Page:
U.S. District Judge Claudia Wilken issued her 24-page report on Friday, which paves the way for significant changes in the economic model of college athletics.
The case is known as the Ed O'Bannon lawsuit because the former UCLA basketball star is one of 25 plaintiffs signed on.
The ruling will help college athletes argue to receive a share of television and other media revenues. However, it also reduces the chances of forcing the NCAA to pay athletes who may have been wronged under anti-trust law. Players may sue for damages, but only as individuals.
Both sides of the lawsuit claimed victory in statements sent to ESPN.
"The court's decision is a victory for all current and former student-athletes who are seeking compensation on a going forward basis," said Michael Hausfeld, the players' lead attorney. "While we are disappointed that the court did not permit the athletes to seek past damages as a group, we are nevertheless hopeful that the court's decision will cause the NCAA to reconsider its business practices."
In a statement, the NCAA only acknowledged the part of the judge's decision regarding damages for past revenues.
"We have long maintained that the plaintiffs in this matter are wrong on the facts and wrong on the law," said Donald Remy, NCAA chief counsel. "This ruling is one step closer to validating that position."

Eastern Michigan athletic director Heather Lyke gave a more specific reason Saturday for firing coach Ron English.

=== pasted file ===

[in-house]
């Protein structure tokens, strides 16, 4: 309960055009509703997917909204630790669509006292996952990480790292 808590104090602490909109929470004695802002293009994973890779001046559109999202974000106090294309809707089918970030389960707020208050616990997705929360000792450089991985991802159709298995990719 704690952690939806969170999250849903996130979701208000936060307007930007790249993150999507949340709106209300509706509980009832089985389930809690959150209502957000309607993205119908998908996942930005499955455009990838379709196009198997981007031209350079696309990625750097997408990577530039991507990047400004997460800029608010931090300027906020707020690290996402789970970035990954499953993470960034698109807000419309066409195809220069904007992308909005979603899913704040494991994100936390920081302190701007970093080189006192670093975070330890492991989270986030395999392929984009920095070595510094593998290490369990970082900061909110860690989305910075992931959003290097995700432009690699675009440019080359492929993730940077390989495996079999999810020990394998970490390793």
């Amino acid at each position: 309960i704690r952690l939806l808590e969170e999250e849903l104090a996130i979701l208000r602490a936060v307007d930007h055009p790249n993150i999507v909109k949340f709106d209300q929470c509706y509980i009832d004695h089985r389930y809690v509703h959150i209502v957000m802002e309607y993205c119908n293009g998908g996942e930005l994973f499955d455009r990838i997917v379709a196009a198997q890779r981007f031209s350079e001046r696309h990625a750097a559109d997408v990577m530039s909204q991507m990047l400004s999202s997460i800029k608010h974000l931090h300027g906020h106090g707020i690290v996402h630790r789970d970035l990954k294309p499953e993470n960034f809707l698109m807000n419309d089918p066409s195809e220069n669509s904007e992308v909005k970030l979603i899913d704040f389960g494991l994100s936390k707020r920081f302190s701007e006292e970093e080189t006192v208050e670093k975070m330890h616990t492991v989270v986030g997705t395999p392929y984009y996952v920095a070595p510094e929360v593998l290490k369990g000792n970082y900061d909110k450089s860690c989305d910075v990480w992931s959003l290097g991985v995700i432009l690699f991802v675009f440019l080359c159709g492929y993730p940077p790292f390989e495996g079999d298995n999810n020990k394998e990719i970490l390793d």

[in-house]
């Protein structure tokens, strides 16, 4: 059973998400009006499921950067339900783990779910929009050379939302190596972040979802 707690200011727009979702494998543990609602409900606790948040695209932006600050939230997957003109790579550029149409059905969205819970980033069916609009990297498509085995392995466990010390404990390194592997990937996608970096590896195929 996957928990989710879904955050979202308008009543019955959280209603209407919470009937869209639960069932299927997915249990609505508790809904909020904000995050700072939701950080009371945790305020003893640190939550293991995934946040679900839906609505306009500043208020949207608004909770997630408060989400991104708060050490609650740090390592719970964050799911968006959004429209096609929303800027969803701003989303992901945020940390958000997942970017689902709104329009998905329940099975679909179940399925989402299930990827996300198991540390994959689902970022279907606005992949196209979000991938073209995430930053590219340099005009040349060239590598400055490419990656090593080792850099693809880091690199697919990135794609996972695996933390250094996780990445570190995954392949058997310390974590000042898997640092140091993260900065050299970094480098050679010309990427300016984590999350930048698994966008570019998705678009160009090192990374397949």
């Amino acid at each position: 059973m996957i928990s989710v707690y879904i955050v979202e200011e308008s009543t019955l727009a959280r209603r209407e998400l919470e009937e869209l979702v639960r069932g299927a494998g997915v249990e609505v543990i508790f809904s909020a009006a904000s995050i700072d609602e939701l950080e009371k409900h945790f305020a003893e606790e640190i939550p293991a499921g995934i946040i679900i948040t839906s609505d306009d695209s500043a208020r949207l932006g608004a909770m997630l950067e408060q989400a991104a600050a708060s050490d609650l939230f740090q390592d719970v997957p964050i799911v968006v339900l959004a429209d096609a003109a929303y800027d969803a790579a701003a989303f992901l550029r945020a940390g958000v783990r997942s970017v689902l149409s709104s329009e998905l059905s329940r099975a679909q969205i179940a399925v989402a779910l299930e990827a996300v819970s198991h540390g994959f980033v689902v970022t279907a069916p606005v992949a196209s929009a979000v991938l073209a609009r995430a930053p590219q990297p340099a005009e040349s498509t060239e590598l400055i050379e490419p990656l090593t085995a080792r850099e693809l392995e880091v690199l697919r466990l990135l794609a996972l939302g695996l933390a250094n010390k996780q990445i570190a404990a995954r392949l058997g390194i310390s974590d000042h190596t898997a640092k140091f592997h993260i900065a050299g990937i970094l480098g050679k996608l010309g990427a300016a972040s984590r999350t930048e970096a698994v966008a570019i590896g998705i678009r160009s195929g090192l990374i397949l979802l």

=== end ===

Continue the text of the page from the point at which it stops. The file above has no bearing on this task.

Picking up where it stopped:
Lyke said in a statement that the decision to part ways with English came after a video surfaced of him using "wholly inappropriate language" while addressing the team.
"We hold our coaches and staff to high standards of professionalism and conduct and there is no place, particularly in a student environment, where this language is appropriate," she said. "These statements made by Coach English are absolutely unacceptable. My decision to make a change in leadership of our football program was the culmination of a lot of factors, including the comprehensive review of our program, the competitive performance and this tape.
"Our primary interest is in the well-being and success of our student-athletes and this will continue to be our priority in every decision we make and every action we take. My focus moving forward is on the quality of our student-athletes' experience as well as the search process for the next leader of our football program."
Lyke did not offer specifics regarding the exact language English used.

Louisville's Kevin Ware probably will not make his season debut for two more weeks, coach Rick Pitino said after the junior guard sat out the Cardinals' 70-48 win over College of Charleston on Saturday.
"He's still limping a little bit," Pitino said. "It's noticeable. When he gets over that, he's going to play. He's probably two weeks away from playing."
Ware is coming back from a broken right leg suffered March 31 against Duke in the NCAA tournament. His injury was a major storyline as Louisville completed the NCAA run with a win over Michigan in the championship game.
Ware began full-contact practice last weekend and played 10 minutes in an exhibition game against Pikeville on Wednesday night.